Disaster we'll never forget

A BALL of fire and flying debris from an aircraft crash just a few feet from where he was standing are memories from Terrence Paskall, of Sunningdale Avenue, Ipswich.

David Kindred

A BALL of fire and flying debris from an aircraft crash just a few feet from where he was standing are memories from Terrence Paskall, of Sunningdale Avenue, Ipswich. These were a few fateful moments he will never forget.

I recalled the day of June 29, 1949, when an RAF Vampire jet crashed into a house in Myrtle Road, Ipswich, killing the pilot Sqd Ldr Anthony Ruscoe Towne Beddow and 13-year-old Pamela Cooke, who died of her injuries a few days later. Readers have told me of their memories of that dreadful day almost sixty years ago.

Mr Paskall tells us how he had a remarkable escape as the aircraft crashed a few yards from where he was standing.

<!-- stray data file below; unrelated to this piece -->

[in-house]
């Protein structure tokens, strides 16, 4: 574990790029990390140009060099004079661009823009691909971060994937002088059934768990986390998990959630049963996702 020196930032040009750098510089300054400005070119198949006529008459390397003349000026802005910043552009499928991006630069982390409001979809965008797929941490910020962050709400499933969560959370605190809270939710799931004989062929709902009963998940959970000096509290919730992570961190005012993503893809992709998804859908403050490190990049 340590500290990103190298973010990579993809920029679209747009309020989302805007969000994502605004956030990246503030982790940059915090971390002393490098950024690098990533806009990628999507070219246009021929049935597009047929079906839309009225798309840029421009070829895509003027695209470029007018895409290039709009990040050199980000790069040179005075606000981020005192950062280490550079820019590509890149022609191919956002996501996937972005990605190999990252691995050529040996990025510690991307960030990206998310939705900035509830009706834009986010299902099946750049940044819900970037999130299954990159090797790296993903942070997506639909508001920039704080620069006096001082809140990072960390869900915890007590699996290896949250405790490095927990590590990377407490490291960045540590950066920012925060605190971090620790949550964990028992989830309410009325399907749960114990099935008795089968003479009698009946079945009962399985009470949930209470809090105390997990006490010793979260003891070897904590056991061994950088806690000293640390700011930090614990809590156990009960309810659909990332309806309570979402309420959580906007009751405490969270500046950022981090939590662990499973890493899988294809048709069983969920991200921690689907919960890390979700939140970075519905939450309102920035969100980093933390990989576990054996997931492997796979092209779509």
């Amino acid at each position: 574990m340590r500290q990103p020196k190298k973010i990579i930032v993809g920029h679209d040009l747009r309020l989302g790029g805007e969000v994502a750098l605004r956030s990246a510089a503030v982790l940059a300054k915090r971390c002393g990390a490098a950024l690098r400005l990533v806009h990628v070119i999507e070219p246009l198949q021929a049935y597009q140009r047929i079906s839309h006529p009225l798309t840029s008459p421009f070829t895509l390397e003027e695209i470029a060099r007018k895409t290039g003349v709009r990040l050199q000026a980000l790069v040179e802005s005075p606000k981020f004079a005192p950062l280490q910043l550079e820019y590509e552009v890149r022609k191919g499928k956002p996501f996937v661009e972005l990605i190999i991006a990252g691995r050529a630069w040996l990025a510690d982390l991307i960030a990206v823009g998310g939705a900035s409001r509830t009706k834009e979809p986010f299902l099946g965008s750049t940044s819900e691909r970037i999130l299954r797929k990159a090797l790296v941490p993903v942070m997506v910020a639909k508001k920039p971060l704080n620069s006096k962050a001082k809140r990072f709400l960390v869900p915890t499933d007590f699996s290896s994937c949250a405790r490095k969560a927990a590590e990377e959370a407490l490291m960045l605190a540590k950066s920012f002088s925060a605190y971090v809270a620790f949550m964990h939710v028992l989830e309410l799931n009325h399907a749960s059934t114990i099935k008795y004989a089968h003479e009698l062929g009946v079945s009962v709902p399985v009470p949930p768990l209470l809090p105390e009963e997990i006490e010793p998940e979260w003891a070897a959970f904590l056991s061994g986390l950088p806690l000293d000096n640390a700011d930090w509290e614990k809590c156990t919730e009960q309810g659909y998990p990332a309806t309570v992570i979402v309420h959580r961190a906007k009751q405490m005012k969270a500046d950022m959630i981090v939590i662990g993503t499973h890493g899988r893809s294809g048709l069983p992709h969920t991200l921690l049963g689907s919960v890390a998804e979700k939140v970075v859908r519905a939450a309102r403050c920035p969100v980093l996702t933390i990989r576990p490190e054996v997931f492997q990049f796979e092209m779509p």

He said: “I was 11 years old at the time and living at 18 Unity Street, close to the crash scene, and I still have vivid memories of that day. I, along with a friend, was standing at the entrance to Holywells Park in Myrtle Road.

“I remember a whistling noise, a glint of the sunlight on the metal of the Vampire's alloy body, followed by a tremendous bang. “Bricks seemed to fly everywhere, hitting us, and then the heat of the fire. I think we both felt singeing of the hair and arms. We panicked and I ran home down the hill in Unity Street.

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“The noise had brought out the residents and when my mum Alice saw me I was bundled into the house.

“I stood in the dining room as the front room was only used at Christmas, until mum bought in Pamela Cooke the poor girl caught up in the tragedy. She had a coat or blanket around her shoulders and was sat in a chair. I remember how badly injured she looked. “She sat very still and spoke, after Mum got her a drink, to ask if she could go to school in the morning. Mum comforted her until the ambulance men arrived and took her away. I then got to the front door and watched all the activity.”

“When I look back on that tragic day things stay in the memory. How unlucky Pamela was, and how lucky I was, not to be nearer the crash.